Wednesday, January 1, 2014

IRS data shows 50 percent of households make less than $35,000 per year. Top 10 percent pay 68 percent of income taxes.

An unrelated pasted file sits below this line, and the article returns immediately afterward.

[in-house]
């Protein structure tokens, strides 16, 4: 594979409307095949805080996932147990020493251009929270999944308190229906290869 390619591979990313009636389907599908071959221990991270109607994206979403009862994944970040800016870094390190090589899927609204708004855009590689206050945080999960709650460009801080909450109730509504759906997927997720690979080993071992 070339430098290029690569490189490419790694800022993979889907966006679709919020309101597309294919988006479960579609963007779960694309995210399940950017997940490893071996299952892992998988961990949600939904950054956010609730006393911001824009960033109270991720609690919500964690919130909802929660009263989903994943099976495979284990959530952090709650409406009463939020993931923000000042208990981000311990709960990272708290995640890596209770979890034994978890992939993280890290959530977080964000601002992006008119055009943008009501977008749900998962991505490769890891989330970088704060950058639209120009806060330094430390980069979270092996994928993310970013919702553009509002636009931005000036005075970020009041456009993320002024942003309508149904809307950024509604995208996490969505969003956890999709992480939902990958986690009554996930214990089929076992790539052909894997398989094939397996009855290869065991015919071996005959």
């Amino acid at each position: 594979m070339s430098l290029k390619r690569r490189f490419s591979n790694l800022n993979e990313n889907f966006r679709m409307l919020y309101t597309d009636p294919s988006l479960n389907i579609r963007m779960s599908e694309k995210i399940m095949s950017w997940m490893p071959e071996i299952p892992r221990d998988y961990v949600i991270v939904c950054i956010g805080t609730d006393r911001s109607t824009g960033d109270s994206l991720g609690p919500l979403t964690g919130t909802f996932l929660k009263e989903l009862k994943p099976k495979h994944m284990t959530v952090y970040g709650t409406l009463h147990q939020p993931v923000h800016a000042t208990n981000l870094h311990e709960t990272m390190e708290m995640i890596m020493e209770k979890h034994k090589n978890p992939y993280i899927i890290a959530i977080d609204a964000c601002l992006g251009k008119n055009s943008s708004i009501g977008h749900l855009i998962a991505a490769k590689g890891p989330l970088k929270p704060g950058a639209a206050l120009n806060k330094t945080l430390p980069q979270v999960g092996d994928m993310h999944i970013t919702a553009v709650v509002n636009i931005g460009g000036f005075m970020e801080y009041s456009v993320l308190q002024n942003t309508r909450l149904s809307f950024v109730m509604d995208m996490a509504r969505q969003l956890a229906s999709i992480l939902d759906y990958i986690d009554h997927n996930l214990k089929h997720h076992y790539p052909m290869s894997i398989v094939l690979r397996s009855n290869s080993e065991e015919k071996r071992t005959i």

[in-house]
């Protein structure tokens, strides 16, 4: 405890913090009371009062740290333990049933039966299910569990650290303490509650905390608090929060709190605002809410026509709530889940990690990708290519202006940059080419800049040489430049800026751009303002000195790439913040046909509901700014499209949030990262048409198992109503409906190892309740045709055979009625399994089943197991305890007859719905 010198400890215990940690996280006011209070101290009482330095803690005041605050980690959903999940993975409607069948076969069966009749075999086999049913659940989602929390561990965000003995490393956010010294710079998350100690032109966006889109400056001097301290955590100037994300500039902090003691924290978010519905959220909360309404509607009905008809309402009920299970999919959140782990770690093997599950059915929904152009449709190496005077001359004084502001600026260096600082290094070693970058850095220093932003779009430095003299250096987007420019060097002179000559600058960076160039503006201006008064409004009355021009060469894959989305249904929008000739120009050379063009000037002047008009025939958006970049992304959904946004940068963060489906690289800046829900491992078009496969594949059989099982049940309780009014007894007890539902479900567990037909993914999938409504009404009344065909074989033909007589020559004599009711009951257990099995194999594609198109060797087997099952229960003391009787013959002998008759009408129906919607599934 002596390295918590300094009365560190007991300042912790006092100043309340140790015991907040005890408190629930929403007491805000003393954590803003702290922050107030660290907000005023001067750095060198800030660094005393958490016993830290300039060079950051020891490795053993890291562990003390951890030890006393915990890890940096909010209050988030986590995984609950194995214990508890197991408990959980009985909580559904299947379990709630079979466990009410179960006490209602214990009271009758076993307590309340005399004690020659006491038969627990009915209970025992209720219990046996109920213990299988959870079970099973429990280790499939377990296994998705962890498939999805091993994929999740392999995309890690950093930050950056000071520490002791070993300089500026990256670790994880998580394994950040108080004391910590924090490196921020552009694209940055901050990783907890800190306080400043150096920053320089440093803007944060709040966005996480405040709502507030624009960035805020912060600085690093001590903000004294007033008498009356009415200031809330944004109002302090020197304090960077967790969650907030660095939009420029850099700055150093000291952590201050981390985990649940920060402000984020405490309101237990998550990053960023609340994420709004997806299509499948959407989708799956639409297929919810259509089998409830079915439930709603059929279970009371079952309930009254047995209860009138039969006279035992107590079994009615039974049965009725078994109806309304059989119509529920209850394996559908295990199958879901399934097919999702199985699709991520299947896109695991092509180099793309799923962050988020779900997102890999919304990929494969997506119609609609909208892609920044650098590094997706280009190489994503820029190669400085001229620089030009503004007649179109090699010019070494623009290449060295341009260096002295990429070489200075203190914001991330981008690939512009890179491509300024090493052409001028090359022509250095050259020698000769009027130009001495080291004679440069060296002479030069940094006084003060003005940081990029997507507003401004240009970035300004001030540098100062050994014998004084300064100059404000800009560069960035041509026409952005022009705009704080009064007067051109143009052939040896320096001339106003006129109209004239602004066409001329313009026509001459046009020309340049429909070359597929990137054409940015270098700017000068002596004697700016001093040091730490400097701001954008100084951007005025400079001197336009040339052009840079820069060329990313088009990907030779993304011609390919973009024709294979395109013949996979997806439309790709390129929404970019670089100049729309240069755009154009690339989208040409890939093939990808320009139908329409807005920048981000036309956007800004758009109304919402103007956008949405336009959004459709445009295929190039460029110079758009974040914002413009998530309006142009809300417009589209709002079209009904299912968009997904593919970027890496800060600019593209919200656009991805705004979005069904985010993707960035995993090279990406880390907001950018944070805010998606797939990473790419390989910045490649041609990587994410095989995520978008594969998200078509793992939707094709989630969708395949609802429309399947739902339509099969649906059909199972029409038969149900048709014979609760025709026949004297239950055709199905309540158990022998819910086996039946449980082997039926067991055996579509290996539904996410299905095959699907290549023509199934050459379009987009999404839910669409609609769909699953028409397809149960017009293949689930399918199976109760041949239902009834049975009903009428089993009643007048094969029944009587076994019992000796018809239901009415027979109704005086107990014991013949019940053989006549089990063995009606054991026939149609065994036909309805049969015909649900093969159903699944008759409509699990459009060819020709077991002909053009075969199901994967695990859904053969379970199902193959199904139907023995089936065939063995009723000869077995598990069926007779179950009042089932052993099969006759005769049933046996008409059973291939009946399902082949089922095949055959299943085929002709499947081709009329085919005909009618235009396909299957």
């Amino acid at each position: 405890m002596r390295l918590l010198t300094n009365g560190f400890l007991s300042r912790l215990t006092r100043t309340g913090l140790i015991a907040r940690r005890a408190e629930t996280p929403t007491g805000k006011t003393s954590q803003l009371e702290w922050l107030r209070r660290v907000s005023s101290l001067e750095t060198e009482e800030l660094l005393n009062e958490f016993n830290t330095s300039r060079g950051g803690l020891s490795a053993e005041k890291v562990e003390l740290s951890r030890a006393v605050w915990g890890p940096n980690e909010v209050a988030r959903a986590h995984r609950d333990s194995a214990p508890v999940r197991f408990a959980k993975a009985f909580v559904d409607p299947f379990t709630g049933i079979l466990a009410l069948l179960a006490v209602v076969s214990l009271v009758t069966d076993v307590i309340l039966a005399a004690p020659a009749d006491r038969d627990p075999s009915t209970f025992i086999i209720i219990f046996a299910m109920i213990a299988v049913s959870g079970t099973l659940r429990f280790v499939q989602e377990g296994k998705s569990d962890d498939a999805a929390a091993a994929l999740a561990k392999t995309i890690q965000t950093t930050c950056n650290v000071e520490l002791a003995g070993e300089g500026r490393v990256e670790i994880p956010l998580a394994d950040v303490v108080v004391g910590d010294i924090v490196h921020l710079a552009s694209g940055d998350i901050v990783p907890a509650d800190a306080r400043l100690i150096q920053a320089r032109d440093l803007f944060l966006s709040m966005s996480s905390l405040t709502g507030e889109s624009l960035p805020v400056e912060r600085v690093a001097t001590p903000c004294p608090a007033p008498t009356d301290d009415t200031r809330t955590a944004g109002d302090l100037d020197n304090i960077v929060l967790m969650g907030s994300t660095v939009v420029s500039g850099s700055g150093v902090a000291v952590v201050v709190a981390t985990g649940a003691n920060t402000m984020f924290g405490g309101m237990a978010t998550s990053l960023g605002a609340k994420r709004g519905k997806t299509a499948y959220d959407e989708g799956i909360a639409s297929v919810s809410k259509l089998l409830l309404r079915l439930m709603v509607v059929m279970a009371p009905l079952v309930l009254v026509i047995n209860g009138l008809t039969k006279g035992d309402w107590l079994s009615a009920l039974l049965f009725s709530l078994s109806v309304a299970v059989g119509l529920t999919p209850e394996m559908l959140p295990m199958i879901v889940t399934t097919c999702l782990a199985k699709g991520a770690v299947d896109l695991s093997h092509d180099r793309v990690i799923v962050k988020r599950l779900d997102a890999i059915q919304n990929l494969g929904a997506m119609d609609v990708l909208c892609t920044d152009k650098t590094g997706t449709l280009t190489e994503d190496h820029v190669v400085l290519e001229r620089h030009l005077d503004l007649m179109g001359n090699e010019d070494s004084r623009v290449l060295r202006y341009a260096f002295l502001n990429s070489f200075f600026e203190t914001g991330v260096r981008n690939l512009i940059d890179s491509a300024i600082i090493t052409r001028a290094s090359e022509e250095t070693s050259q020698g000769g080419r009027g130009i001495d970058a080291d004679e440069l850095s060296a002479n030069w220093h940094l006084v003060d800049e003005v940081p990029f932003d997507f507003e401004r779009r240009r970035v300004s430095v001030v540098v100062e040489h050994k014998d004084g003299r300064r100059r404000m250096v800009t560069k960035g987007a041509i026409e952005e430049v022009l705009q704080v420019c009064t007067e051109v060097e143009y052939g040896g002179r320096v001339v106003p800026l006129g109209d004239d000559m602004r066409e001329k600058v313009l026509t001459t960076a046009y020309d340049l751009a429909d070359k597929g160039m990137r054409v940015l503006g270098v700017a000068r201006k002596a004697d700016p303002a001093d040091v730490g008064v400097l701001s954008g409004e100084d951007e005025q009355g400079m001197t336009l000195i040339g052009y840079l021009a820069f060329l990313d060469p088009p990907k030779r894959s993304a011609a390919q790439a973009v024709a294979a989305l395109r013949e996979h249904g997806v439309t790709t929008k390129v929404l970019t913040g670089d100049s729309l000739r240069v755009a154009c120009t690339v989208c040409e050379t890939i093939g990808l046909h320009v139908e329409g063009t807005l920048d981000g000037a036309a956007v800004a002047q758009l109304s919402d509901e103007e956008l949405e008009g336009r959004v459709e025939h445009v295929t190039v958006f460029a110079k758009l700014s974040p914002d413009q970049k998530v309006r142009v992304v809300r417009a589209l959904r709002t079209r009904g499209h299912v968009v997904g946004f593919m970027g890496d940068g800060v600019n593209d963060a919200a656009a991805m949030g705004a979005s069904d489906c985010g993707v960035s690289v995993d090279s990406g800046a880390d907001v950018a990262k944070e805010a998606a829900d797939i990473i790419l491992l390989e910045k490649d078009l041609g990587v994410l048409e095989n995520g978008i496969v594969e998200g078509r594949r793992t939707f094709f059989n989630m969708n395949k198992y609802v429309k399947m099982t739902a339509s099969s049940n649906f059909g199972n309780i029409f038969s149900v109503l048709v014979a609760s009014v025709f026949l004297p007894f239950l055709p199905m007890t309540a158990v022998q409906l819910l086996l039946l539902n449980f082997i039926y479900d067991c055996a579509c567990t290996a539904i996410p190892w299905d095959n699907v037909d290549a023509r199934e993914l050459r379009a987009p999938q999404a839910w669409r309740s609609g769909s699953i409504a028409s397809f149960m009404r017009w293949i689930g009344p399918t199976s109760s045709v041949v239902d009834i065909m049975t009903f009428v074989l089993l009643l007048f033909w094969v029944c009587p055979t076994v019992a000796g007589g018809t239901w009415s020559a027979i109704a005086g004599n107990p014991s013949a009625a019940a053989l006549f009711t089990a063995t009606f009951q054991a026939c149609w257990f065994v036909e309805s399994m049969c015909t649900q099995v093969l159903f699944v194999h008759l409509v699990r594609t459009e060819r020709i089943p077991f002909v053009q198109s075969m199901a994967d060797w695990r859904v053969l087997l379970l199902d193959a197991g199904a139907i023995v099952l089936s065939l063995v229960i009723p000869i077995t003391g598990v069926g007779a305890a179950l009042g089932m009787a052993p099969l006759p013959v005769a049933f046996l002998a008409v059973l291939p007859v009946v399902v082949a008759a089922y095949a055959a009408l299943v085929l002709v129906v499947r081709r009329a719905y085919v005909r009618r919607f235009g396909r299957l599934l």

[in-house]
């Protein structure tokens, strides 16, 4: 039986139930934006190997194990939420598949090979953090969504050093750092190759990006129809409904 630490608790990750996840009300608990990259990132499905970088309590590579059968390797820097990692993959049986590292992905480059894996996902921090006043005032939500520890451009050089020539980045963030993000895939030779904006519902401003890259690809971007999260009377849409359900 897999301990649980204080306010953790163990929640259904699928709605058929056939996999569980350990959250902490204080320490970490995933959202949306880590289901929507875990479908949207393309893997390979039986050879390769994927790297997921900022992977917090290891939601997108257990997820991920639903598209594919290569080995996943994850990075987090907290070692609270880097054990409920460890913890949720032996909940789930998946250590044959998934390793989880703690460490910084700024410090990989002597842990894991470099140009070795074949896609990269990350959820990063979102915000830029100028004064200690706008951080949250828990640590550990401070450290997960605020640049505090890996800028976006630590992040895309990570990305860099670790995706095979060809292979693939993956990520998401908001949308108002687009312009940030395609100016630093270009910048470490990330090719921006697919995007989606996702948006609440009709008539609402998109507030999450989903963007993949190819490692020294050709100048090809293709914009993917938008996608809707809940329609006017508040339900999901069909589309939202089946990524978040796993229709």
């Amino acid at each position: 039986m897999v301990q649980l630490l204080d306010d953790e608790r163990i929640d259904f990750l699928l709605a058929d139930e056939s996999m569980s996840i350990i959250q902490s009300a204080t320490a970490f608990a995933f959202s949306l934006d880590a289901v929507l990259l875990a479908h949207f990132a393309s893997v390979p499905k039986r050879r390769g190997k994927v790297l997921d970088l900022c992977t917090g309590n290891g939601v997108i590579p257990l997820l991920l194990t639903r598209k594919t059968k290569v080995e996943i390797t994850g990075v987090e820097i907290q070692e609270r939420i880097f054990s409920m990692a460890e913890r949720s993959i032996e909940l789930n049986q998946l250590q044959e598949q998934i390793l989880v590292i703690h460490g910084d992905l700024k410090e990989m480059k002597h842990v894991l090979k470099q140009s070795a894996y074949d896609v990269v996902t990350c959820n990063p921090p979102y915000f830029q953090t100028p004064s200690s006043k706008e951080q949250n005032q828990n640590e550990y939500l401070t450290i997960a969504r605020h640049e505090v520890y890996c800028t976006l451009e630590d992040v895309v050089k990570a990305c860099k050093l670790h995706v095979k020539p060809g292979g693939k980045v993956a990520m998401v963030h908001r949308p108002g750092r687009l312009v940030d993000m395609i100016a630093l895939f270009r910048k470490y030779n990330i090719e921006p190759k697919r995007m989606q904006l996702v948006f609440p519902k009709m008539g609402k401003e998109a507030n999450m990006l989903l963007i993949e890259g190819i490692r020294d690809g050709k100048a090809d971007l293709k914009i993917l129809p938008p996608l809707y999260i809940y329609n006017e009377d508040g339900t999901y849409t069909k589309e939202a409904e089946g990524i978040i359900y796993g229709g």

A major theme throughout 2013 revolved around a booming stock market and real estate sector.  Alongside this theme however was also the one of growing income inequality.  The stock market generated one of its best years but only a small portion of the population benefited since most Americans do not own stocks outright.  The real estate boom was largely driven by big money investors leveraging the unprecedented Quantitative Easing machinery from the Federal Reserve.  Yet most households have little access to this debt since deleveraging is still occurring for households.  The only consumer debt sectors to boom in 2013 came from student loans and auto loans. Not exactly two sectors to build up your wealth portfolio.  We see how the great income divide is splitting the nation even when it comes to paying income taxes.  The adjusted gross income for half of households in the US is less than $35,000.  This group pays 11.55 percent of all income taxes.  The top 10 percent pay 68 percent of all income taxes.  This is an expected trend when wealth inequality is at levels last seen in the Gilded Age.

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